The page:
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Report - Fernhurst Mill Oldham 01/2011

Discussion in 'Industrial Sites' started by Oldskool, Jan 4, 2011.

  1. Oldskool

    Oldskool Guest
    Guest

    Decided to have a look at this place on our way back from Wales yesterday.
    Visited with Dubchester,this place is up for demo which is a crying shame,
    the engine house is one of the best ive seen the tile work is fantastic and its huge.The only problem is theres no natural daylight at all which makes it a nightmare for photos , ive included a couple in the report but they dont give the place justice .

    Cant find much info on the mill so ive got a little on the guy that built it.

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    Stott and Sons was an architectural practice in Greater Manchester between 1847 and 1931. It specialised in cotton mills, designing 191 buildings of which 130 were mills or buildings related to the cotton industry. Abraham Henthorn Stott was born on 25 April 1822 in the parish of Crompton[2]. He served a seven year apprenticeship with Sir Charles Barry, the architect of the Houses of Parliament and Manchester Art Gallery. Abraham returned to Oldham in 1847 and founded the architectural practice of A H Stott. It was known for his innovative structural engineering. His brotherJoseph Stott in 1866 started his career here before leaving to start his own practice. Three of his nine children worked in the practice. Jesse Ainsworth Stott became the senior partner.Philip Sydney Stott spent three years in the practice before starting his own. After Abraham's retirement his practice was renamed Stott and Sons.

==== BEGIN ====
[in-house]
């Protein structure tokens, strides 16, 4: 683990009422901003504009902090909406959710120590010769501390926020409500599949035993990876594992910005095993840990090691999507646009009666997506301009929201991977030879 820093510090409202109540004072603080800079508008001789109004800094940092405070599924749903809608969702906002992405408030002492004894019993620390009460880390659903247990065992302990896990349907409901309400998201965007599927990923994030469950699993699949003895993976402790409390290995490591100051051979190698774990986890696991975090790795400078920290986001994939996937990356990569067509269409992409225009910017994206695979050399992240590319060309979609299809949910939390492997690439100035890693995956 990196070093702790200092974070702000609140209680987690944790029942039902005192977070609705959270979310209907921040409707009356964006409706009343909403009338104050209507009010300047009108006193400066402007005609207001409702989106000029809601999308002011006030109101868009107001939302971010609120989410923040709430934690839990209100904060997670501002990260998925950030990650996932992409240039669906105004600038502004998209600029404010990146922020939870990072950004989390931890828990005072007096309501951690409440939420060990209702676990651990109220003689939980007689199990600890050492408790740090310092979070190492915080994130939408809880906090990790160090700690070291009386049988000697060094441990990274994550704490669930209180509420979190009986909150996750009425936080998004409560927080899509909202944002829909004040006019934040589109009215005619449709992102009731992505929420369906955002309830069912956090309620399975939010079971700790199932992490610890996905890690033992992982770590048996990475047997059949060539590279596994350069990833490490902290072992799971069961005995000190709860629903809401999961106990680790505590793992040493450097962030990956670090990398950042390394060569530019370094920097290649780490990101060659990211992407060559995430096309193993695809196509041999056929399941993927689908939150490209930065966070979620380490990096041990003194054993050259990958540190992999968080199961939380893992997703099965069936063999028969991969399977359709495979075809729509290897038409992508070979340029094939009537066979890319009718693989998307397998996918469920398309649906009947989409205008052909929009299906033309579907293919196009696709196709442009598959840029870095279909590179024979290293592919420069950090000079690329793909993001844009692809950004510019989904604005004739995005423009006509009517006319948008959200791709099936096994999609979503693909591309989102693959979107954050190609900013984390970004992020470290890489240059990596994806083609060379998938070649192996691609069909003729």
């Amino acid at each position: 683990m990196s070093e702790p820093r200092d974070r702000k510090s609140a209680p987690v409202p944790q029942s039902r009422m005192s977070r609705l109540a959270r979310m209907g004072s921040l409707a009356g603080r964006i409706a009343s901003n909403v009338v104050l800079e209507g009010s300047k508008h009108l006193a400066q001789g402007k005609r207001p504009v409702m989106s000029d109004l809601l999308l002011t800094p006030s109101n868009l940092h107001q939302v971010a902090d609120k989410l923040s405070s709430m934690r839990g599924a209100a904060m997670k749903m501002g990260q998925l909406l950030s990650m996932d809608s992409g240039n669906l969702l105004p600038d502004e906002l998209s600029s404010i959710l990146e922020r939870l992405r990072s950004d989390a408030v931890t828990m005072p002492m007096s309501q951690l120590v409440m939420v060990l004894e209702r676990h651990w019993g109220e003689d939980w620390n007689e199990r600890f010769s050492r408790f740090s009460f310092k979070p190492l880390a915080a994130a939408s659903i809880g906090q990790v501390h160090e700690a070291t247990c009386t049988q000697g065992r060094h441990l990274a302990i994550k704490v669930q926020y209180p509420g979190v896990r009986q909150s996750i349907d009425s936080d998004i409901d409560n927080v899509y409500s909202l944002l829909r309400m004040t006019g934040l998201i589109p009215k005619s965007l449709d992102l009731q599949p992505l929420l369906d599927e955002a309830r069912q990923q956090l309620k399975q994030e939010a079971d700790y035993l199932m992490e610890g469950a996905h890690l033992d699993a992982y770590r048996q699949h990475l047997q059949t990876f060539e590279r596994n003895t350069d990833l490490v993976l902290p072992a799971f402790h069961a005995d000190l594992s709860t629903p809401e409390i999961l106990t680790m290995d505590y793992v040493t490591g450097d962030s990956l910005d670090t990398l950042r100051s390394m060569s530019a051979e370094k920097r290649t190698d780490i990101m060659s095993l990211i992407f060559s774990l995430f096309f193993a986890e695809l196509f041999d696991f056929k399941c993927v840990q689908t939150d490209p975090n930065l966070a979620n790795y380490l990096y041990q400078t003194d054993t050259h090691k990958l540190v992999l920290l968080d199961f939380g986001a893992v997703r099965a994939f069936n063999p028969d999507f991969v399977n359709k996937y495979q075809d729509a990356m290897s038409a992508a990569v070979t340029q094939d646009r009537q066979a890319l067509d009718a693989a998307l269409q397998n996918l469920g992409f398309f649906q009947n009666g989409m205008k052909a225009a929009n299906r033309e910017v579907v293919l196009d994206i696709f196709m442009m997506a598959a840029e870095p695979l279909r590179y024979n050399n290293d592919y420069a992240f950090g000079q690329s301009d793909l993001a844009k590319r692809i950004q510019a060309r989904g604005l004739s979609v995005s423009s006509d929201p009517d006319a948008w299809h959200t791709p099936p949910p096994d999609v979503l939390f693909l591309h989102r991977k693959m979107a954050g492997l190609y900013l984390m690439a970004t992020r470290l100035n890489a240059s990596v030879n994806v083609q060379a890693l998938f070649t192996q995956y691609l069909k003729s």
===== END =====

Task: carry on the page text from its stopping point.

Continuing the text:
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    The firm of A.H.Stott probably started in Clegg Street, Oldham in 1847. The owner Abraham Henthorn Stott, had just finished his architectural apprenticeship with Charles Barry's practice. It is thought that he obtained this position through the influence Jesse Ainsworth. In deed. on the 30th December 1851 he married Jesse's niece Elizabeth or Eliza Ainsworth. The Ainsworths were prominent land and property owners in Oldham ; the first identified mill that A.H.Stott designed was room and power mill, Summervale Mill, Fletcher Street, Oldham for Jesse or Hannah Ainsworth (née Lees). The Lees were another prominent Oldham family.

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    70s throwback

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    this corridor still have the original paint on the walls

    Stott and Son lead by A.Henthorn Stott, Jun., were big players in mill building in the twentieth century. Of the 16.8 million spindles that were added between 1900 and 1914, 2.61 million of them were in the 24 mills designed by Stott and Son. These mills were distinctive, embracing the flamboyant architecture of that time. Considerable attention was give to the water tower that would usually advertise the name of the mill, or when the water tower was too elaborate, on the parapet of the main will block. They used pitched roofs shielded by parapets. Stott and Son favoured Byzantine style water towers, the use of horizontal bands of yellow brick above the window, and terracotta ornamentation. They Examples are the Goyt Mill, Marple (1905), Broadstone No.1 Mill], Reddish (1904) andCoppull Ring Mill (1905) that had identical water tower, Fernhurst Mill, Chadderton (1905), Butt's Mill, Leigh (1907), Pear Mill, Stockport (1907), Ram Mill, Chadderton (1907).....

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    Thanks for looking Oldskool​
     

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